Model Of The Week: Meet The Beautiful Emma Jane Rose Healy

Photo Credit: Jess Clowes Photography

Emma Jane Rose Healy is a lighting technician and stage manager for major films, musicals, operas, ballets, and theatre shows. Modelling was something Emma kind of fell into, almost as a natural progression within her career. She studied Bachelor of Fine Arts at QUT, and has spent many years performing – most recently as a Disney Princess for children’s parties. Photoshoots and videography have always been a big part of her work; she was just used to being behind the camera, not in front.

Her first official photoshoot was actually with a work colleague, Lachlan Cross, who has an extensive background in architectural photography and wanted to try out portrait photography. From there she began freelancing, working with companies such as Sea Skin Australia and Lifeline, and amazing photographers like Jess Clowes Photography. StarCentral Magazine recently caught up with Emma and here’s what went down:

What are your favourite downtime activities?

Picnics, D&D, puzzles, ice skating, drinking jasmine tea, dancing, reading, and archery – just to name a few.

Photo Credit: Sea Skin Australia Shoot by The Edit Suite

How did you start with modelling?

My first official photoshoot was actually with a work colleague, Lachlan Cross, who has an extensive background in architectural photography and wanted to try out portrait photography. He’s incredibly talented, and the shots are still some of my favourite images today. From there I began freelancing, working with companies such as Sea Skin Australia and Lifeline, and amazing photographers like Jess Clowes Photography.

What do you like most about the modelling industry?

The modelling industry has always been a double-edged sword for me. On one hand, I love meeting new crews, making new friends, and seeing an ordinary scenario becoming an extraordinary image. It’s joyful, beautiful, and never the same experience twice. In that respect, modelling is an unparalleled outlet for self-expression, artistry, and confidence.

On the other hand, it’s an industry that is built around appearance, and there can be an incredibly harmful culture developed when people unconsciously tie self-worth to an image. Fortunately, there are many amazing initiatives and brands that actively promote diversity and inclusion (not tokenisation, but representation), despite the fact that we still have a long way to go in achieving an ethically sustainable modelling industry.

What has been the most memorable experience of your life as a model so far?

Well, it’s still in progress, but it would have to be competing in Miss World Australia this year. I’m usually working as a technician, lifting heavy lights in steel caps, and walking the stage in a sequinned gown and heels is very different! And that’s the point.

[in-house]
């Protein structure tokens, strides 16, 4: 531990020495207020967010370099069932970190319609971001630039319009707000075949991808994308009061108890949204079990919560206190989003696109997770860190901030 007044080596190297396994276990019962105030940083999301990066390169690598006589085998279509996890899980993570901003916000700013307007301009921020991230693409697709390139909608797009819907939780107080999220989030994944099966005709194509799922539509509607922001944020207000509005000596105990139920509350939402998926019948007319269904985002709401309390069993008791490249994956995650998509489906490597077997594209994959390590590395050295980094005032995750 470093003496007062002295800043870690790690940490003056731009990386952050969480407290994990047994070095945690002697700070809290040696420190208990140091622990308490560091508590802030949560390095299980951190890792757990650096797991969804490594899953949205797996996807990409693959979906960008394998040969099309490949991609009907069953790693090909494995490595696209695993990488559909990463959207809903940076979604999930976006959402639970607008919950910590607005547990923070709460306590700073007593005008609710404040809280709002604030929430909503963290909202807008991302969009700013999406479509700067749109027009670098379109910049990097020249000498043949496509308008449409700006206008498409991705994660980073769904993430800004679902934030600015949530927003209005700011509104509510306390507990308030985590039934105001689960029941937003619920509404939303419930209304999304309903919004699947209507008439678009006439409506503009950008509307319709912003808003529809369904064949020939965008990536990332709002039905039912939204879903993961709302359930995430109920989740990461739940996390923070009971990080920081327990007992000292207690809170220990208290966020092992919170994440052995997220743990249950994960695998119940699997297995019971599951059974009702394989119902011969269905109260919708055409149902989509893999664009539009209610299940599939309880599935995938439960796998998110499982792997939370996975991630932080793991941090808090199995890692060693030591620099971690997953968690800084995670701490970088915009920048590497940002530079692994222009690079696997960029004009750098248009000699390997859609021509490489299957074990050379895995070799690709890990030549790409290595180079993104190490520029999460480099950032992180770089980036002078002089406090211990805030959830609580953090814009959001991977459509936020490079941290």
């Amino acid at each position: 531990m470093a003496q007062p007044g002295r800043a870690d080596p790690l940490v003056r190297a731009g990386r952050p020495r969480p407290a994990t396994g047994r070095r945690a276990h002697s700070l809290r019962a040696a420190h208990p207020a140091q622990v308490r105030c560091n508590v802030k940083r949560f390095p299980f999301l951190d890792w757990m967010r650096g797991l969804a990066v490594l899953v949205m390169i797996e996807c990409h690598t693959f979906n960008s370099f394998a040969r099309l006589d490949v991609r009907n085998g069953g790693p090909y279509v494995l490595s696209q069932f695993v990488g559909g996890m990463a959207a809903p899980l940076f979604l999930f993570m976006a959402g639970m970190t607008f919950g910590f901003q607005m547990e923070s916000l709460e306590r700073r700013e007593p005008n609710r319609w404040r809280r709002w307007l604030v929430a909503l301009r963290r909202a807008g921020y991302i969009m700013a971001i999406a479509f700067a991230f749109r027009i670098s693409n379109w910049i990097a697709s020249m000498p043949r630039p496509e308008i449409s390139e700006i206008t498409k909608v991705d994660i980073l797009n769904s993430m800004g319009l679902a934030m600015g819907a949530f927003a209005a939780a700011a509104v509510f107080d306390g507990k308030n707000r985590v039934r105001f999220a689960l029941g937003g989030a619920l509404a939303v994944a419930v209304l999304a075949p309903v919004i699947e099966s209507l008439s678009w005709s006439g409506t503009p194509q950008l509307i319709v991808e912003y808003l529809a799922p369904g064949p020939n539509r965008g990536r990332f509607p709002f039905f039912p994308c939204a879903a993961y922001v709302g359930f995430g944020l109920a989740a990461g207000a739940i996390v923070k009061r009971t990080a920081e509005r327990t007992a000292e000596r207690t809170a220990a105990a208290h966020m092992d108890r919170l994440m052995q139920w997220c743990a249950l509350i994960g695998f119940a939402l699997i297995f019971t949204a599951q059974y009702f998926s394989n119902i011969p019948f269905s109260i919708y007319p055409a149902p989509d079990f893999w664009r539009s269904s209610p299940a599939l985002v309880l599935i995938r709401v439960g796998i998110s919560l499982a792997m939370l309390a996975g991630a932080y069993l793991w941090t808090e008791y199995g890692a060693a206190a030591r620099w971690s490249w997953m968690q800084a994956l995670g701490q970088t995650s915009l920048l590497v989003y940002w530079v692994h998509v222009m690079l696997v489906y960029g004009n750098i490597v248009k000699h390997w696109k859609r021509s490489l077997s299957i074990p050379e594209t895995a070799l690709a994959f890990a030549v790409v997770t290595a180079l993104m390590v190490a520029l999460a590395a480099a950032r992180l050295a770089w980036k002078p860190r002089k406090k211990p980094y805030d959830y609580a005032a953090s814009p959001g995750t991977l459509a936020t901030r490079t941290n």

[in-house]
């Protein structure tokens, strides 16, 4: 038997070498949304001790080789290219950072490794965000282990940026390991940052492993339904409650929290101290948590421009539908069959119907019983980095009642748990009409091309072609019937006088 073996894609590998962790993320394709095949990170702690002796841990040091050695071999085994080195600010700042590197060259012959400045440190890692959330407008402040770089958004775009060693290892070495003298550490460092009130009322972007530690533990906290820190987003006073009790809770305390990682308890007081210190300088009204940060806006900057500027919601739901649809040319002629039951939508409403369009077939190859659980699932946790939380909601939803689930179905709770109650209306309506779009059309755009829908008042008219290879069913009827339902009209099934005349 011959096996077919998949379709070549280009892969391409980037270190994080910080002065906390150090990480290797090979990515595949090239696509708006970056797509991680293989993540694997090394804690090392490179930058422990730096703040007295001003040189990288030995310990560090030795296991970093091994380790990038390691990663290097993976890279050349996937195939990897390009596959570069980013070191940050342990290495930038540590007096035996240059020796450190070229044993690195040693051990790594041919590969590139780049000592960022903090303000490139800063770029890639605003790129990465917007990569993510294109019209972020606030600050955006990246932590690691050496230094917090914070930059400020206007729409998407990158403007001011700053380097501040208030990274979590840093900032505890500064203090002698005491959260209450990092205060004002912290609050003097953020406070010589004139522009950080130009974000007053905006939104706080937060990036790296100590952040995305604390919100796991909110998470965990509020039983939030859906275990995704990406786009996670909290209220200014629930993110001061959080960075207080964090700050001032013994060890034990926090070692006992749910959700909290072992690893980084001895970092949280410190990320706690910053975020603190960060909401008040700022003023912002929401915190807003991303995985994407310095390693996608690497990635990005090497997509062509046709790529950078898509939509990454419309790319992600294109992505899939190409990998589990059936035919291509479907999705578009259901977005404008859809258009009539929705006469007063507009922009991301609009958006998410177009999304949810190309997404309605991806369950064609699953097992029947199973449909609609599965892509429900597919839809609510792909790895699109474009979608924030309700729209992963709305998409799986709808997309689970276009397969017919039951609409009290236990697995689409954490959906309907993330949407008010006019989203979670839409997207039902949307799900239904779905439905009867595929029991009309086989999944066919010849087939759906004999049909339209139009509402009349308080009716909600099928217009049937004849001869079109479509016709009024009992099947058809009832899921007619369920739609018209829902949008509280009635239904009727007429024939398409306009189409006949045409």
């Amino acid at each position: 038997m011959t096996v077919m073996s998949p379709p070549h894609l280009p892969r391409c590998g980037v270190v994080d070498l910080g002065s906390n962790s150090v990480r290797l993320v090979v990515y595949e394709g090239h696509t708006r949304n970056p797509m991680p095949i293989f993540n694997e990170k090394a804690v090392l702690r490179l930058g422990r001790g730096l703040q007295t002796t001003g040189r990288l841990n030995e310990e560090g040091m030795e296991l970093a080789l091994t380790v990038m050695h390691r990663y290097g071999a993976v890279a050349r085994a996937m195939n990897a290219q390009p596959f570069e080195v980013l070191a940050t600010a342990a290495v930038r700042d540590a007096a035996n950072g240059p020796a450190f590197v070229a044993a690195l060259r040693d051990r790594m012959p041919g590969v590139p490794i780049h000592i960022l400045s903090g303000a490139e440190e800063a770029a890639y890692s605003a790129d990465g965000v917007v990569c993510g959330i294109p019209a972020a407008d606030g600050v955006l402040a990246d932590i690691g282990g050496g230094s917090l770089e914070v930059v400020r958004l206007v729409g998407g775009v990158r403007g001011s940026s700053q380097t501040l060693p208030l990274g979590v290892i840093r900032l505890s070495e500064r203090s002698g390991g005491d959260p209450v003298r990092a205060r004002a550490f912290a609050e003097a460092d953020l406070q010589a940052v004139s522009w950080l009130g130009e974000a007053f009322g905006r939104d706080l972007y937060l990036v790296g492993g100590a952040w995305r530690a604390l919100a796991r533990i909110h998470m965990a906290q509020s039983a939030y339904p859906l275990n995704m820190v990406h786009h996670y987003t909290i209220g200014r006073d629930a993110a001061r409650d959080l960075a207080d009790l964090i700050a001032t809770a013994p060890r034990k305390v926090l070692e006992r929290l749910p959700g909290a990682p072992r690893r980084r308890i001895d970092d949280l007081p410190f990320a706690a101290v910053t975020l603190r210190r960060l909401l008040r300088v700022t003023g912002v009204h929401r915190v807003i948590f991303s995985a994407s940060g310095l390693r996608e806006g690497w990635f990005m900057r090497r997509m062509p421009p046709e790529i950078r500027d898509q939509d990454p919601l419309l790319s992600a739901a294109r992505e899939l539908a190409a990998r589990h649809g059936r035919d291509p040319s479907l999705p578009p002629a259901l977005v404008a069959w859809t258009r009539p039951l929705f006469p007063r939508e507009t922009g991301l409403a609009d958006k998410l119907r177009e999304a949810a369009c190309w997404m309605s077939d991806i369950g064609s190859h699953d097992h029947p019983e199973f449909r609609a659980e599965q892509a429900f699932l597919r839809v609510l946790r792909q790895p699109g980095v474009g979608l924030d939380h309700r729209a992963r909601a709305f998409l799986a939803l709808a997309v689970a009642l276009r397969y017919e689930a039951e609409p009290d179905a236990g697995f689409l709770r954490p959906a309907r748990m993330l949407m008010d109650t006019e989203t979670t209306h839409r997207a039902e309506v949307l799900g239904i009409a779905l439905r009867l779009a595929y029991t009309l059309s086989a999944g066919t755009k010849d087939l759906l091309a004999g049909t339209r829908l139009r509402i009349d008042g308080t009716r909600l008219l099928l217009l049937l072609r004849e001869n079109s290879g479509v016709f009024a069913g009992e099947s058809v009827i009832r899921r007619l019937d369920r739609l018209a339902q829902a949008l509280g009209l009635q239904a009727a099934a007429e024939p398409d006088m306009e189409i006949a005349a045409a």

For me, Miss World Australia is about challenging limitations on female strength and identity – and I’ve talked about this before on my social media. I know my ripped, faded, black work jeans are very different from my photoshoot outfits. But I’m versatile, and steel caps don’t compromise my ability to be feminine. I can be a technician and compete at Miss World Australia. Femininity and strength are not, and have never been, mutually exclusive.

That’s why this experience is so memorable for me, even though it’s still going. It’s been a lot of self-reflection, research, and analysis around how I can use my voice to help build a better world. And ultimately, I want to reinforce a positive, healthy and inclusive environment – whether that be through modelling, Miss World Australia, or as a technician.

Photo Credit: Jess Clowes Photography

What has been the most valuable lesson you’ve learned? This can be about the industry or yourself. Or both!

Be prepared, be positive and be kind!

Working in an industry whose only emphasis is on the outside characteristics of a person, how have you stayed grounded?

At the end of the day, I think it’s about staying grateful. I’m incredibly blessed with a strong network of family, friends, and colleagues, and I know I’m supported and loved. I get to meet amazing people, have magical experiences, and bring joy to the world around me. I know it sounds a little corny, but I love making the world a brighter place.

Is your family supportive of your career?

I have an incredible relationship with my family, and they support me in everything that I do. I’m honoured to have them by my side.

What are your future plans? Inside your career or out of it.

If there’s one thing I’ve learned about making plans by now, it’s that they’re always going to change! I never imagined I would be a published model and a Finalist for Miss World Australia in the middle of a global pandemic, but here we are. In the long run, it’s more important to have strong relationships, a positive outlook, and a determined attitude. As long as I maintain those, I’m excited to see what the future holds.

Photo Credit: Jess Clowes Photography

The “Lightning Fast” Round:

Last good movie I’ve seen: The Dressmaker.

What do you consider beautiful and why? I believe beauty is a matter of perception, and the best way to sum it up is: “Comparing women is like holding a flower to fairy lights – both are beautiful yet neither are alike”.

What haven’t you done yet that you wish you could? Acrobatics training.

Complete this sentence: If I had no fear, I’d be… an actor!

What is the one “flaw” you wouldn’t change about yourself? My hair – it received incessant teasing when I was younger, and I wanted to dye it blonde! I’m forever grateful my mother stopped me, as now I wouldn’t change it for the world.

Photo Credit: Jess Clowes Photography

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